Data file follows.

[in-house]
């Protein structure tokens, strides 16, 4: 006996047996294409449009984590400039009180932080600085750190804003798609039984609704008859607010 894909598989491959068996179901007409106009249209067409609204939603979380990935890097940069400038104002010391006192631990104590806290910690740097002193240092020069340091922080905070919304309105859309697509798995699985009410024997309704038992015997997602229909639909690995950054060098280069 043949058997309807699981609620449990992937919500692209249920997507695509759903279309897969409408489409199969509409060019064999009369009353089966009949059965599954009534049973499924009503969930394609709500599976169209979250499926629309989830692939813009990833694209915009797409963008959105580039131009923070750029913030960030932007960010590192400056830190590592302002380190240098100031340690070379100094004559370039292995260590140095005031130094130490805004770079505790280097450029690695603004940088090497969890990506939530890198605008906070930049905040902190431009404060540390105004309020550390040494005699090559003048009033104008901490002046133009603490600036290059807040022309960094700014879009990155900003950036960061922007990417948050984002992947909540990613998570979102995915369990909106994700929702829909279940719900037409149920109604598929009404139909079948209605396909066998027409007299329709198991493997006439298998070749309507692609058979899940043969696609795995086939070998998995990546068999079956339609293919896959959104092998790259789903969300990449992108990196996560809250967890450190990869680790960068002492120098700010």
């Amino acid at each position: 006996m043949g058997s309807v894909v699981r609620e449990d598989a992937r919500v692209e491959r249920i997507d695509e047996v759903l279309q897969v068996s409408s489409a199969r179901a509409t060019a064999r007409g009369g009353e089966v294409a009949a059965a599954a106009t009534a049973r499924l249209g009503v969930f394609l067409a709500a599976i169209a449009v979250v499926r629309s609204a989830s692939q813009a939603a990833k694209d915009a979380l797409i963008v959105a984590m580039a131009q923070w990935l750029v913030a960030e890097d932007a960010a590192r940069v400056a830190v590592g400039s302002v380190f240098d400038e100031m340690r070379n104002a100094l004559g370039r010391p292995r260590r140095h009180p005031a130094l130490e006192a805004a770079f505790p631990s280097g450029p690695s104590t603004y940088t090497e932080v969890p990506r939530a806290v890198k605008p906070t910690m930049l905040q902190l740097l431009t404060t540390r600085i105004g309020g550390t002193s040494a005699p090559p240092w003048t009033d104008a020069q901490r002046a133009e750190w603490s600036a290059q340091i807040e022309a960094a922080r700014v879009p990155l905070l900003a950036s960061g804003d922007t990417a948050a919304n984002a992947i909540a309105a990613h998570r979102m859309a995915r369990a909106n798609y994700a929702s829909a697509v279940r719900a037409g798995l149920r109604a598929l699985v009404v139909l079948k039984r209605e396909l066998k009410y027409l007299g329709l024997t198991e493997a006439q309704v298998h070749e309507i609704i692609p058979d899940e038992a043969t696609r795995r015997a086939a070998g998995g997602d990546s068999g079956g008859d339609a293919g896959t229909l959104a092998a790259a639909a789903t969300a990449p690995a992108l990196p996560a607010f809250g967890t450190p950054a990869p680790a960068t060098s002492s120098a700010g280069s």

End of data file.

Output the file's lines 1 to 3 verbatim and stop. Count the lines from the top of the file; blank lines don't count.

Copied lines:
[in-house]
């Protein structure tokens, strides 16, 4: 006996047996294409449009984590400039009180932080600085750190804003798609039984609704008859607010 894909598989491959068996179901007409106009249209067409609204939603979380990935890097940069400038104002010391006192631990104590806290910690740097002193240092020069340091922080905070919304309105859309697509798995699985009410024997309704038992015997997602229909639909690995950054060098280069 043949058997309807699981609620449990992937919500692209249920997507695509759903279309897969409408489409199969509409060019064999009369009353089966009949059965599954009534049973499924009503969930394609709500599976169209979250499926629309989830692939813009990833694209915009797409963008959105580039131009923070750029913030960030932007960010590192400056830190590592302002380190240098100031340690070379100094004559370039292995260590140095005031130094130490805004770079505790280097450029690695603004940088090497969890990506939530890198605008906070930049905040902190431009404060540390105004309020550390040494005699090559003048009033104008901490002046133009603490600036290059807040022309960094700014879009990155900003950036960061922007990417948050984002992947909540990613998570979102995915369990909106994700929702829909279940719900037409149920109604598929009404139909079948209605396909066998027409007299329709198991493997006439298998070749309507692609058979899940043969696609795995086939070998998995990546068999079956339609293919896959959104092998790259789903969300990449992108990196996560809250967890450190990869680790960068002492120098700010």
């Amino acid at each position: 006996m043949g058997s309807v894909v699981r609620e449990d598989a992937r919500v692209e491959r249920i997507d695509e047996v759903l279309q897969v068996s409408s489409a199969r179901a509409t060019a064999r007409g009369g009353e089966v294409a009949a059965a599954a106009t009534a049973r499924l249209g009503v969930f394609l067409a709500a599976i169209a449009v979250v499926r629309s609204a989830s692939q813009a939603a990833k694209d915009a979380l797409i963008v959105a984590m580039a131009q923070w990935l750029v913030a960030e890097d932007a960010a590192r940069v400056a830190v590592g400039s302002v380190f240098d400038e100031m340690r070379n104002a100094l004559g370039r010391p292995r260590r140095h009180p005031a130094l130490e006192a805004a770079f505790p631990s280097g450029p690695s104590t603004y940088t090497e932080v969890p990506r939530a806290v890198k605008p906070t910690m930049l905040q902190l740097l431009t404060t540390r600085i105004g309020g550390t002193s040494a005699p090559p240092w003048t009033d104008a020069q901490r002046a133009e750190w603490s600036a290059q340091i807040e022309a960094a922080r700014v879009p990155l905070l900003a950036s960061g804003d922007t990417a948050a919304n984002a992947i909540a309105a990613h998570r979102m859309a995915r369990a909106n798609y994700a929702s829909a697509v279940r719900a037409g798995l149920r109604a598929l699985v009404v139909l079948k039984r209605e396909l066998k009410y027409l007299g329709l024997t198991e493997a006439q309704v298998h070749e309507i609704i692609p058979d899940e038992a043969t696609r795995r015997a086939a070998g998995g997602d990546s068999g079956g008859d339609a293919g896959t229909l959104a092998a790259a639909a789903t969300a990449p690995a992108l990196p996560a607010f809250g967890t450190p950054a990869p680790a960068t060098s002492s120098a700010g280069s």